I do a cheat meal once a week and do not hold myself back when it comes to dessert either but do bear in mind that I need to put on weight for the North Pole expedition, come April.

Not sweating the small stuff to me means I listen to my body: Are there any particular food types that my body is craving? Do my leg and back muscles hurt and is it time to go for another massage to loosen them out?

I try to get as much as eight and a half hours of sleep a day, but I can make do with seven.

I try to work out at least four times a week and hydrate regularly while working out, especially when I’m outdoors. So if I’m out cross-country skiing, I bring a thermos flask filled with hot green tea and a snack for afterwards.

I try not to stress if I cannot work out more often due to my workload and/or travel schedule. I’ll squeeze in time to walk up the hill with my groceries and a laden backpack instead of taking the bus. Instead of meeting my girlfriends over coffee, we might go out for a hike instead.

Second, learn to recognize when you are getting stressed and take time out for yourself to relax.

For me, this could be as easy as having a cup of green tea while reading by the fire or a nice relaxing bath with salts after a workout. If possible, identify what’s causing you stress and make sure to address these stressors. You could reach out to friends and family for help, meditate, take up yoga, or go for a walk.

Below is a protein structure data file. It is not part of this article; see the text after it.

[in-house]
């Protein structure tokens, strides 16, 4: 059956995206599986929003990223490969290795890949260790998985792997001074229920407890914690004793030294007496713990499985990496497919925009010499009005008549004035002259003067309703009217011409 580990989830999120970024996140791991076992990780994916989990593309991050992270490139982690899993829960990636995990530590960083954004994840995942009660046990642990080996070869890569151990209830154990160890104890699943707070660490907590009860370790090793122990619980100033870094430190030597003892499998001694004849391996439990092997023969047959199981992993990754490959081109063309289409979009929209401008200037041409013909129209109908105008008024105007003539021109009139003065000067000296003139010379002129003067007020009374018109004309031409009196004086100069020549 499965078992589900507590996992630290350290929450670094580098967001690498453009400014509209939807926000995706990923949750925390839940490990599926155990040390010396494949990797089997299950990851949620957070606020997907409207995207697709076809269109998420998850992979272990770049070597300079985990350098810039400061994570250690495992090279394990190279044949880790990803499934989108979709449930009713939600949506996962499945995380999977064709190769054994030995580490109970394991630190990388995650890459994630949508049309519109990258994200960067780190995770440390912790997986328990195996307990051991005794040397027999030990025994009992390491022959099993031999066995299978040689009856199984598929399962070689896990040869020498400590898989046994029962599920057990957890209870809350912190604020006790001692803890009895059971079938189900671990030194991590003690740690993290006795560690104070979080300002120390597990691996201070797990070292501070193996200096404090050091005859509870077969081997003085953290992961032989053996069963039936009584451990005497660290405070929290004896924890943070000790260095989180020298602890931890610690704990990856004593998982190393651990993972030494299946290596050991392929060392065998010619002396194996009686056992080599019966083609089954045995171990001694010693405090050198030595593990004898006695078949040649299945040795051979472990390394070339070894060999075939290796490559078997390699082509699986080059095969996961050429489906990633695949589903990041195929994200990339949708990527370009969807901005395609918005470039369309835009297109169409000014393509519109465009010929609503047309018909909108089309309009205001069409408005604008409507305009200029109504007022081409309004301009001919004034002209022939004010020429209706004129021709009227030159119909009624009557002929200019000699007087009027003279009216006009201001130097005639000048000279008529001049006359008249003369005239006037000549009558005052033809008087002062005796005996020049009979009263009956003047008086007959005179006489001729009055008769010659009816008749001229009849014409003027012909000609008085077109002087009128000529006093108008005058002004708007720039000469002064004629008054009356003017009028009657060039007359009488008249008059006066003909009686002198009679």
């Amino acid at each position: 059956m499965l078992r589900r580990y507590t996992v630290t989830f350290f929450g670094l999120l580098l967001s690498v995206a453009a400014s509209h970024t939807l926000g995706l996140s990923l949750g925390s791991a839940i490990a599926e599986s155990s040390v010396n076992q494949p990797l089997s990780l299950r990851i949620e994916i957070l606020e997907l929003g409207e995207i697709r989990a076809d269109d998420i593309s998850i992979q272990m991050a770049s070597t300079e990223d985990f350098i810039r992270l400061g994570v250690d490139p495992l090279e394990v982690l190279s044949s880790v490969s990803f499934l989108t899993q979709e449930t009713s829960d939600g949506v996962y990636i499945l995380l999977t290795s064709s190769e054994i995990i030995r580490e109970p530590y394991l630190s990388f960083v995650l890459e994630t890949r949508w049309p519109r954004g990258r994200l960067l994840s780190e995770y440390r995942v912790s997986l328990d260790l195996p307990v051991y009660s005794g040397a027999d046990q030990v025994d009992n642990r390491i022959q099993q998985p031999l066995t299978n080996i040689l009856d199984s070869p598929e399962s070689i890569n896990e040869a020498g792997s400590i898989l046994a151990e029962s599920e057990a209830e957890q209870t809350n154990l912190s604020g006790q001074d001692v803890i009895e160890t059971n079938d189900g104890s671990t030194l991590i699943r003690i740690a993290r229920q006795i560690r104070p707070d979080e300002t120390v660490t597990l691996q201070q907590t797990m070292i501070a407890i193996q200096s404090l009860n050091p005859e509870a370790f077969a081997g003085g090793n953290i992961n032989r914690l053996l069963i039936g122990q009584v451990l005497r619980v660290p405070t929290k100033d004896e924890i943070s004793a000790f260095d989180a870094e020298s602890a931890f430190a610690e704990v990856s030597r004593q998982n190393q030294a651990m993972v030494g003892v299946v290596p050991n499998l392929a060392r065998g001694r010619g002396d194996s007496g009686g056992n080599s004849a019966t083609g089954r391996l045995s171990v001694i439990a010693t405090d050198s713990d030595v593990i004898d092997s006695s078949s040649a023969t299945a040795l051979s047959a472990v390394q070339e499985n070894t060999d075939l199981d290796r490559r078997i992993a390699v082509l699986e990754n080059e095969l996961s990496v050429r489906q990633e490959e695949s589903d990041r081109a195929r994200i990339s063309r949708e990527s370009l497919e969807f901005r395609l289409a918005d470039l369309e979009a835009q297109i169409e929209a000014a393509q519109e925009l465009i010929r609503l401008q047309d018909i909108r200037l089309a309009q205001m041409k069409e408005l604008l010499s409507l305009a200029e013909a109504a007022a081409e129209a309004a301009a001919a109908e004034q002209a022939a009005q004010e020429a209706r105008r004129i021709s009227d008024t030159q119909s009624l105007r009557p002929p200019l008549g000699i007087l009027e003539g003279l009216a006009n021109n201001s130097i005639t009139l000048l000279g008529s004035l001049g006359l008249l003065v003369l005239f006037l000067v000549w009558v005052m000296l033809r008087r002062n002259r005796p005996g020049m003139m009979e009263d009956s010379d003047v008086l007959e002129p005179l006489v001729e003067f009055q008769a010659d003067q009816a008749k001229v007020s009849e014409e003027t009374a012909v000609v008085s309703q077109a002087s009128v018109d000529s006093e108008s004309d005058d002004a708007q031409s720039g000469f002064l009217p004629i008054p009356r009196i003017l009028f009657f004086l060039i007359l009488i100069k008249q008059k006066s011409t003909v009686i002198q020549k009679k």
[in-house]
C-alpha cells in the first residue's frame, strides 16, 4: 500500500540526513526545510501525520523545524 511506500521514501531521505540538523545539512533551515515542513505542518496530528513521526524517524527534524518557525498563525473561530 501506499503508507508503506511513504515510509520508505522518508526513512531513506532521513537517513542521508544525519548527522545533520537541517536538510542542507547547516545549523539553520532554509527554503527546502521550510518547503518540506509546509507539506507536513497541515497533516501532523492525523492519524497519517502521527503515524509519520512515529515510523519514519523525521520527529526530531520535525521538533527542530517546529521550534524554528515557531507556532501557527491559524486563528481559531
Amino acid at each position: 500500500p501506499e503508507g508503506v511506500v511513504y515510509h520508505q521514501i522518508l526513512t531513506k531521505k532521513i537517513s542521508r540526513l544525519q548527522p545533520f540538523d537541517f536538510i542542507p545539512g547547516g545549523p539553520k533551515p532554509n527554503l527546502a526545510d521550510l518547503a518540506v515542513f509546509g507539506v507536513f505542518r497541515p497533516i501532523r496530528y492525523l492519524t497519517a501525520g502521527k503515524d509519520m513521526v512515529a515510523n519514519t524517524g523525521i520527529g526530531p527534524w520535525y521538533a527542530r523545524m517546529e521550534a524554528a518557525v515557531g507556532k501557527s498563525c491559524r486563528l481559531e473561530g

"Not reacting right away allows you to look at the issue from a different perspective." 
Eirliani Abdul Rahman 

I sometimes find that when things get overwhelming, I like to sleep on things and wake up the next morning feeling refreshed and ready to tackle the day’s challenges. Also, sleeping on something and not reacting right away allows you to look at the issue from a different perspective.

Sometimes it’s your fatigue that is talking, and some rest is all that you needed.

Third, prepare, prepare, prepare!

This is crucial. I like having a Plan B. When preparing for an expedition, I like to do my research on the adventure company that I’m going with, and to learn about the routes ahead.

How much weight am I supposed to carry?

How many days will we be winter camping?

What gear are they providing and what do I have to furnish myself?

Do I need to purchase travel and medical insurance?

Not sweating the small stuff also applies to my loved ones.

I let them know the dates of my departure and when I’m due back from the expedition, the contact details of the adventure company, and my planned route so that they needn’t worry. I might bring a memento from my loved ones so they know that I’m thinking of them while I’m incommunicado, out there in the freezing Arctic. The temperatures sometimes fall to -50 degrees C (-58 degrees F).

And I call or message them immediately once I’m back at base camp and within cell range again.

Three more months, and then the North Pole, here we come!

This article is presented in collaboration with TwentyThirty

TwentyThirty is an online magazine presented by the BMW Foundation Herbert Quandt. It sheds light on the social, political, and environmental challenges we face and features inspiring Responsible Leaders who are working to solve them. Follow their work on Facebook.